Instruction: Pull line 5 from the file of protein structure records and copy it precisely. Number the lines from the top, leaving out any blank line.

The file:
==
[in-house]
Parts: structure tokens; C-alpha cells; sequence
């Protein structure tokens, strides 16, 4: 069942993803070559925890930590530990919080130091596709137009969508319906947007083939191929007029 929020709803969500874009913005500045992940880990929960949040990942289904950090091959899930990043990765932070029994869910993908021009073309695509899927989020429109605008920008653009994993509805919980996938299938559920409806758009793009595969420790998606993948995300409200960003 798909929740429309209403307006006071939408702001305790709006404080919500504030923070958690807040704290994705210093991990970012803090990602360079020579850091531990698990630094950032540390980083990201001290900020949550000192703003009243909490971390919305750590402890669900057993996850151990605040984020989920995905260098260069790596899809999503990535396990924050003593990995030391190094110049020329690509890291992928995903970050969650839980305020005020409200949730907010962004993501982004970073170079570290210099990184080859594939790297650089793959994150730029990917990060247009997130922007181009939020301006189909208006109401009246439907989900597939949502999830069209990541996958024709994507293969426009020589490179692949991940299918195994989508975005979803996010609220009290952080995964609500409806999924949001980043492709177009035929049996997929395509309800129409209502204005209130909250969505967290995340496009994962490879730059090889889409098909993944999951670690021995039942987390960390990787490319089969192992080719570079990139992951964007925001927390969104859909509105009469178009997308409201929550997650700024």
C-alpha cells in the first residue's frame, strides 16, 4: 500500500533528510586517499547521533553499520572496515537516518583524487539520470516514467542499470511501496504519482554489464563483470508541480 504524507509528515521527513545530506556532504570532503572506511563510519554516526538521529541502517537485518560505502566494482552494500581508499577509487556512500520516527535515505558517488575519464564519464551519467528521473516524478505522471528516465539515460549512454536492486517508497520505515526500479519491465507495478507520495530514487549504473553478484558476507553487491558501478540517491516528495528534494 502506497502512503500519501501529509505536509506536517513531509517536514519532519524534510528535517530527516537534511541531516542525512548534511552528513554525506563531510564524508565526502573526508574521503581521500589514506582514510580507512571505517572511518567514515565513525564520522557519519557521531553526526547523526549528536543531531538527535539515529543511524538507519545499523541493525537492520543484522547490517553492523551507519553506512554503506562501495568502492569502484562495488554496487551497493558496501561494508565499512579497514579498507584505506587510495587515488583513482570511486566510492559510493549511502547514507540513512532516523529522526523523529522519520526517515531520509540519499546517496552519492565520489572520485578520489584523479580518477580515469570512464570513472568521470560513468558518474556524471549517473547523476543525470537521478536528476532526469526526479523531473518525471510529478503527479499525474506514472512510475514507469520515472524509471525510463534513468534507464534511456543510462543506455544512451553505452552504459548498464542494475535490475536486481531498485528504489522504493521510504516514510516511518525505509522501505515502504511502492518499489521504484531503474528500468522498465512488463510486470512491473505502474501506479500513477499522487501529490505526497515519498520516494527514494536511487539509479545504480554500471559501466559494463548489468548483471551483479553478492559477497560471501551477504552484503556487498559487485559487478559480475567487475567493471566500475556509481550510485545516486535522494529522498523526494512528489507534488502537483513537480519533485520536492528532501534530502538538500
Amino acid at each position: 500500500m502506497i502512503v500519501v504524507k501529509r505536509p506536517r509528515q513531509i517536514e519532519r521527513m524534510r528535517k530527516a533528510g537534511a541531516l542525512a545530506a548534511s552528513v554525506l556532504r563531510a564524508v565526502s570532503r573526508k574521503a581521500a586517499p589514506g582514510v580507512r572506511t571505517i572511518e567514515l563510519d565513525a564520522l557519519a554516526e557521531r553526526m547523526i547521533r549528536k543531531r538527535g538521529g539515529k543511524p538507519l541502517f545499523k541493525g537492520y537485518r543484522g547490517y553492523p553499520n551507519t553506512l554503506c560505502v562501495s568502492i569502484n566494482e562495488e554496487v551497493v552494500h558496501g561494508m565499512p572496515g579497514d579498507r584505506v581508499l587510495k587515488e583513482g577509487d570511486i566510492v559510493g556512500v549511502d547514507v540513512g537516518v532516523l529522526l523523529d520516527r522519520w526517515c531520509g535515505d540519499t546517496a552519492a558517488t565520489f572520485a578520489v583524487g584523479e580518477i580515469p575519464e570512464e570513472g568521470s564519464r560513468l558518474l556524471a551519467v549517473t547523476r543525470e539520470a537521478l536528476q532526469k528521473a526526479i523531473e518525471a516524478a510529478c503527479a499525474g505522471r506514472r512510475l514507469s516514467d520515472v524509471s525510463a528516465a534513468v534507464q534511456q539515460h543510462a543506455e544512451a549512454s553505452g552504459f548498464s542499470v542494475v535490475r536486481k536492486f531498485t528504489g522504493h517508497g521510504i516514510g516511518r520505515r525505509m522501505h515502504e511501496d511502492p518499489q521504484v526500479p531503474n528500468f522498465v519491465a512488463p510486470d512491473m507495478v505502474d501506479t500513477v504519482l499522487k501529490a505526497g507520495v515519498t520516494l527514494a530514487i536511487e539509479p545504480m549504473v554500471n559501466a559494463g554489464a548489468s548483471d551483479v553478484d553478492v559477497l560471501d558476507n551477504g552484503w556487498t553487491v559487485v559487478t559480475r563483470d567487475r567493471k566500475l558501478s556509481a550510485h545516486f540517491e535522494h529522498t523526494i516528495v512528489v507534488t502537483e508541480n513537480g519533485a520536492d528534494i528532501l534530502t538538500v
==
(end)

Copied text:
Amino acid at each position: 500500500m502506497i502512503v500519501v504524507k501529509r505536509p506536517r509528515q513531509i517536514e519532519r521527513m524534510r528535517k530527516a533528510g537534511a541531516l542525512a545530506a548534511s552528513v554525506l556532504r563531510a564524508v565526502s570532503r573526508k574521503a581521500a586517499p589514506g582514510v580507512r572506511t571505517i572511518e567514515l563510519d565513525a564520522l557519519a554516526e557521531r553526526m547523526i547521533r549528536k543531531r538527535g538521529g539515529k543511524p538507519l541502517f545499523k541493525g537492520y537485518r543484522g547490517y553492523p553499520n551507519t553506512l554503506c560505502v562501495s568502492i569502484n566494482e562495488e554496487v551497493v552494500h558496501g561494508m565499512p572496515g579497514d579498507r584505506v581508499l587510495k587515488e583513482g577509487d570511486i566510492v559510493g556512500v549511502d547514507v540513512g537516518v532516523l529522526l523523529d520516527r522519520w526517515c531520509g535515505d540519499t546517496a552519492a558517488t565520489f572520485a578520489v583524487g584523479e580518477i580515469p575519464e570512464e570513472g568521470s564519464r560513468l558518474l556524471a551519467v549517473t547523476r543525470e539520470a537521478l536528476q532526469k528521473a526526479i523531473e518525471a516524478a510529478c503527479a499525474g505522471r506514472r512510475l514507469s516514467d520515472v524509471s525510463a528516465a534513468v534507464q534511456q539515460h543510462a543506455e544512451a549512454s553505452g552504459f548498464s542499470v542494475v535490475r536486481k536492486f531498485t528504489g522504493h517508497g521510504i516514510g516511518r520505515r525505509m522501505h515502504e511501496d511502492p518499489q521504484v526500479p531503474n528500468f522498465v519491465a512488463p510486470d512491473m507495478v505502474d501506479t500513477v504519482l499522487k501529490a505526497g507520495v515519498t520516494l527514494a530514487i536511487e539509479p545504480m549504473v554500471n559501466a559494463g554489464a548489468s548483471d551483479v553478484d553478492v559477497l560471501d558476507n551477504g552484503w556487498t553487491v559487485v559487478t559480475r563483470d567487475r567493471k566500475l558501478s556509481a550510485h545516486f540517491e535522494h529522498t523526494i516528495v512528489v507534488t502537483e508541480n513537480g519533485a520536492d528534494i528532501l534530502t538538500v